Writing About Dominoes

Domino is a game in which players place dominoes on a table. Each domino has a number showing on one end and is blank or patterned on the other end. When a player has a domino with the matching numbers, he or she places it on the table and continues playing until each hand is completed. The first player to play all of his or her tiles wins the hand. The players must be careful not to hold back any playable dominoes for strategic reasons.

The word domino also refers to a series of similar or related events. The term can be used literally to describe a sequence of physical impacts or metaphorically to refer to causal links within a system.

When the first domino is pushed over, it starts a chain reaction that causes the others to fall over in turn. This occurs because the impulse that caused the domino to fall travels at a constant speed without losing energy. It is much like the electrical pulse that runs down a nerve fiber in your body.

Physicist Lorne Whitehead of the University of British Columbia demonstrated the true power of the domino effect in a 1983 video. He set up 13 dominoes—one as small as a Tic Tac and another more than three feet tall. Each domino was arranged to be a perfect fit for the next. Then he flipped the first domino over. The rest of the dominoes fell perfectly into place.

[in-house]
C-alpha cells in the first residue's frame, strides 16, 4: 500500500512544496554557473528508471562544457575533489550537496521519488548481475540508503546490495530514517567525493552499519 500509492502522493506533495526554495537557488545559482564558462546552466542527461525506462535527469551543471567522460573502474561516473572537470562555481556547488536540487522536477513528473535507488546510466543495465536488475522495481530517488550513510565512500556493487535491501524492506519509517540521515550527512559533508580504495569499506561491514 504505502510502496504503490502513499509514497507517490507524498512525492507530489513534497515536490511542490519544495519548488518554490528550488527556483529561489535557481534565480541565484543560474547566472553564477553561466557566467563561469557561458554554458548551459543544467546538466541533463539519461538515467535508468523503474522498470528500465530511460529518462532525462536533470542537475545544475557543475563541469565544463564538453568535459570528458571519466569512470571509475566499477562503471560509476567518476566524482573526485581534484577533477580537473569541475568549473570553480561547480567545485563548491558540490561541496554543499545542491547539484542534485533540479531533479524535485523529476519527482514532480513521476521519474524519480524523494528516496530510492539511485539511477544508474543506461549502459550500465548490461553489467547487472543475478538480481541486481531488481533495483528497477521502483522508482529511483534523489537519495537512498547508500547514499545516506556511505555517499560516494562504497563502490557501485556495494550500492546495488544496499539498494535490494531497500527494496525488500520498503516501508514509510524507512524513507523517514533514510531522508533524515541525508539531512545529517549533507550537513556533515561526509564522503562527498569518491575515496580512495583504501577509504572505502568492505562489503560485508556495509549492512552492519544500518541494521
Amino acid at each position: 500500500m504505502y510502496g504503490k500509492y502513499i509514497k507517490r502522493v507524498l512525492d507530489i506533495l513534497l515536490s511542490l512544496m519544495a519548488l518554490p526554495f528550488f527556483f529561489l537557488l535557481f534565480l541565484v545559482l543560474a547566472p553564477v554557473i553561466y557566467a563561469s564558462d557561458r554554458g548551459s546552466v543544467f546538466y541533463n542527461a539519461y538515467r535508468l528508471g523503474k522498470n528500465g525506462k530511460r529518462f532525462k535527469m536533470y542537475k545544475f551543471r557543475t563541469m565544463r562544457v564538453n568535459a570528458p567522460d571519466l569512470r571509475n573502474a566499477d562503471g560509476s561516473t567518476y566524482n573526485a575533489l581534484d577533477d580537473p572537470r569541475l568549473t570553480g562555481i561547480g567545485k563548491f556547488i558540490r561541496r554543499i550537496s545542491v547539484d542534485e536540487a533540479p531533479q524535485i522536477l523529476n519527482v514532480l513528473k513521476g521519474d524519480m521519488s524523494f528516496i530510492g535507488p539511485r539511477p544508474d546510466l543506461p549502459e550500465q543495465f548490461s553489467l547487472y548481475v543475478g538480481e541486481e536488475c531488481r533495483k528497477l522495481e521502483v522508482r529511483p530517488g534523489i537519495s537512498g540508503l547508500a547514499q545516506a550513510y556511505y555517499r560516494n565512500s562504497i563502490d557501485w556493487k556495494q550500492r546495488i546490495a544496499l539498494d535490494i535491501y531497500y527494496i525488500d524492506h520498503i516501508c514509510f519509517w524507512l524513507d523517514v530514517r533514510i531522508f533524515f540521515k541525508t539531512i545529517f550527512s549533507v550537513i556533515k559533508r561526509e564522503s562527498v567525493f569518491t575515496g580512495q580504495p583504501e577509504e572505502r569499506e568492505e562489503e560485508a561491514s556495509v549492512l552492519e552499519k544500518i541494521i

This domino effect is an excellent metaphor for a story’s logic. If a character takes an action that is against societal norms, the story must offer readers enough logic and motivation to give them permission to accept that behavior as normal. Otherwise, the scene will fail because it will not be a natural fit for the reader.

As a result, writers must carefully consider each domino in a scene to make sure it fits well with the other dominoes and their effects. In addition, the writer must carefully consider what happens after the domino’s impact. If the next scene is too far down the line to be relevant, the domino effect will fail.

Dominoes are most often played with a set of dominoes that contains at least double-twelve (91 tiles) or double-nine (55 tiles). There are several ways to play the game and each way involves a different combination of pieces. However, the basic rule remains the same: Each domino is a square and each side has an identifying pattern of dots or spots. Each side has a number, ranging from six pips on the largest domino to none or blank on the smallest. The value of each side is its rank, or weight. The weight of a domino is determined by the sum of its pips or ranks. It is not uncommon for a player to have multiple hands before winning the game. The winner of a hand is awarded the next dominoes that are available to be picked from the stock.